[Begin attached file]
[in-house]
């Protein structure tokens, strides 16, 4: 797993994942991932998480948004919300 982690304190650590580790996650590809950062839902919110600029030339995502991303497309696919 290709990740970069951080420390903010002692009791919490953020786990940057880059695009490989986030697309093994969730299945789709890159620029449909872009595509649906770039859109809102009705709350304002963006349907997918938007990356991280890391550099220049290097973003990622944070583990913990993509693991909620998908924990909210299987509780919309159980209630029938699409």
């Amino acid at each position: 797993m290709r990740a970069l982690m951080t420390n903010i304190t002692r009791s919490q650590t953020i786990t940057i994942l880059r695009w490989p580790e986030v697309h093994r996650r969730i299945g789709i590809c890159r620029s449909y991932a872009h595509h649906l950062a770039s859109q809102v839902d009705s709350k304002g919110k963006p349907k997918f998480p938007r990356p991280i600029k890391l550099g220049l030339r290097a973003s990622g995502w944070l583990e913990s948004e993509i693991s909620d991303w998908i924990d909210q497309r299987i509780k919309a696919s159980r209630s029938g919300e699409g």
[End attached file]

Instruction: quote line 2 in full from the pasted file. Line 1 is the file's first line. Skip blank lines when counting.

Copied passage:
């Protein structure tokens, strides 16, 4: 797993994942991932998480948004919300 982690304190650590580790996650590809950062839902919110600029030339995502991303497309696919 290709990740970069951080420390903010002692009791919490953020786990940057880059695009490989986030697309093994969730299945789709890159620029449909872009595509649906770039859109809102009705709350304002963006349907997918938007990356991280890391550099220049290097973003990622944070583990913990993509693991909620998908924990909210299987509780919309159980209630029938699409």